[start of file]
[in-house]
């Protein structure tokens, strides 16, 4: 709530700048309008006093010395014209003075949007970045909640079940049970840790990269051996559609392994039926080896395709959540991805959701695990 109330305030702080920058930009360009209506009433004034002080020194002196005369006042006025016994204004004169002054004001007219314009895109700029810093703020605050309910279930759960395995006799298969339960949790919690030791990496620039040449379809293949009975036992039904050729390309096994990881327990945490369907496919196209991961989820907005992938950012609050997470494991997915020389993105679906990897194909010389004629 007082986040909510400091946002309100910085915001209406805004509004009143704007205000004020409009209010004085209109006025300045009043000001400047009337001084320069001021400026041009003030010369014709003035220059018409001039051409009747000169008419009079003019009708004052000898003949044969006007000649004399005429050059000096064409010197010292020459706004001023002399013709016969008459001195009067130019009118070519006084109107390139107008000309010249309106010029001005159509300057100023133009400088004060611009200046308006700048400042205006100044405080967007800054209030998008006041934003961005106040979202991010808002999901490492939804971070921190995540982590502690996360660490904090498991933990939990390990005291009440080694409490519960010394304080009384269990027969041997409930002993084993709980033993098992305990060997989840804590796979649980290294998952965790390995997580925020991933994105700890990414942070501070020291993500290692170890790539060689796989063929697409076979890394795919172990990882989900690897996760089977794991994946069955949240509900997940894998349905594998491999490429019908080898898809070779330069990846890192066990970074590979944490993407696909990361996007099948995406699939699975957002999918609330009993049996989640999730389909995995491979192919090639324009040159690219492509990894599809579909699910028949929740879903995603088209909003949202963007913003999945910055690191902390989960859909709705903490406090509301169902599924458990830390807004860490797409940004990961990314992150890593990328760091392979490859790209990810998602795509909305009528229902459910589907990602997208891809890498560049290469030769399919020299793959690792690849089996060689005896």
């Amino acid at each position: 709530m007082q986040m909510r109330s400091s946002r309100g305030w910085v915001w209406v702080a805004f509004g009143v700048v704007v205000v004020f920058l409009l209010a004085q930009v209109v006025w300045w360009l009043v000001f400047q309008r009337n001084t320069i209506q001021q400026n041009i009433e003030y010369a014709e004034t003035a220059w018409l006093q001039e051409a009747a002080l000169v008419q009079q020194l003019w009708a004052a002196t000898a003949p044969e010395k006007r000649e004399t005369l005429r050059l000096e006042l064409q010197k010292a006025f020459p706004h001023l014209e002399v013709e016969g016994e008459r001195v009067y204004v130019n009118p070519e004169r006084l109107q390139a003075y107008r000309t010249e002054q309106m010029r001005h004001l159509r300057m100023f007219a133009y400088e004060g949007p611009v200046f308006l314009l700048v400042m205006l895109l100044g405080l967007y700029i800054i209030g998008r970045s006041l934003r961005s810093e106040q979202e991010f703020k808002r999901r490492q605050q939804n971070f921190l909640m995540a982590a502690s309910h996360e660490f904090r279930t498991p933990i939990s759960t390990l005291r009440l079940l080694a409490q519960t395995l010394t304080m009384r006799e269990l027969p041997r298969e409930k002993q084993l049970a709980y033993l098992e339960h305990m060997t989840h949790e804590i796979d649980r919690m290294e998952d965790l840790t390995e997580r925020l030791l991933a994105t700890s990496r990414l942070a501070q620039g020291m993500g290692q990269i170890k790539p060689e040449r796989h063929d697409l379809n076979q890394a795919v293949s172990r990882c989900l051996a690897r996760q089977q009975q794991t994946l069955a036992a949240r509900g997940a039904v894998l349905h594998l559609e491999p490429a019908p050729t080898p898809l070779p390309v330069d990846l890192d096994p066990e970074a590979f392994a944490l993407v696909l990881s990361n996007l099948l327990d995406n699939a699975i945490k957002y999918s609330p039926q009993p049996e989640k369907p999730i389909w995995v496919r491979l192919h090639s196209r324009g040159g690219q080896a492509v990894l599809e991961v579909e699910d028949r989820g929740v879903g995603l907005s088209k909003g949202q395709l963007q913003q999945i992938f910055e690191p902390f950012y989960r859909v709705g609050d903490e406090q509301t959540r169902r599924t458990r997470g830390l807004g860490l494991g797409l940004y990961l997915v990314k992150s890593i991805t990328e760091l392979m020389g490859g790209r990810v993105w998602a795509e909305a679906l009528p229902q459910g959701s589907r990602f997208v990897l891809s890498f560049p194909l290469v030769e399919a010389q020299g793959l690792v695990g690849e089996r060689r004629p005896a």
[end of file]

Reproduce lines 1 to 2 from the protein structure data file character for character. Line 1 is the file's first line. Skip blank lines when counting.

[in-house]
């Protein structure tokens, strides 16, 4: 709530700048309008006093010395014209003075949007970045909640079940049970840790990269051996559609392994039926080896395709959540991805959701695990 109330305030702080920058930009360009209506009433004034002080020194002196005369006042006025016994204004004169002054004001007219314009895109700029810093703020605050309910279930759960395995006799298969339960949790919690030791990496620039040449379809293949009975036992039904050729390309096994990881327990945490369907496919196209991961989820907005992938950012609050997470494991997915020389993105679906990897194909010389004629 007082986040909510400091946002309100910085915001209406805004509004009143704007205000004020409009209010004085209109006025300045009043000001400047009337001084320069001021400026041009003030010369014709003035220059018409001039051409009747000169008419009079003019009708004052000898003949044969006007000649004399005429050059000096064409010197010292020459706004001023002399013709016969008459001195009067130019009118070519006084109107390139107008000309010249309106010029001005159509300057100023133009400088004060611009200046308006700048400042205006100044405080967007800054209030998008006041934003961005106040979202991010808002999901490492939804971070921190995540982590502690996360660490904090498991933990939990390990005291009440080694409490519960010394304080009384269990027969041997409930002993084993709980033993098992305990060997989840804590796979649980290294998952965790390995997580925020991933994105700890990414942070501070020291993500290692170890790539060689796989063929697409076979890394795919172990990882989900690897996760089977794991994946069955949240509900997940894998349905594998491999490429019908080898898809070779330069990846890192066990970074590979944490993407696909990361996007099948995406699939699975957002999918609330009993049996989640999730389909995995491979192919090639324009040159690219492509990894599809579909699910028949929740879903995603088209909003949202963007913003999945910055690191902390989960859909709705903490406090509301169902599924458990830390807004860490797409940004990961990314992150890593990328760091392979490859790209990810998602795509909305009528229902459910589907990602997208891809890498560049290469030769399919020299793959690792690849089996060689005896």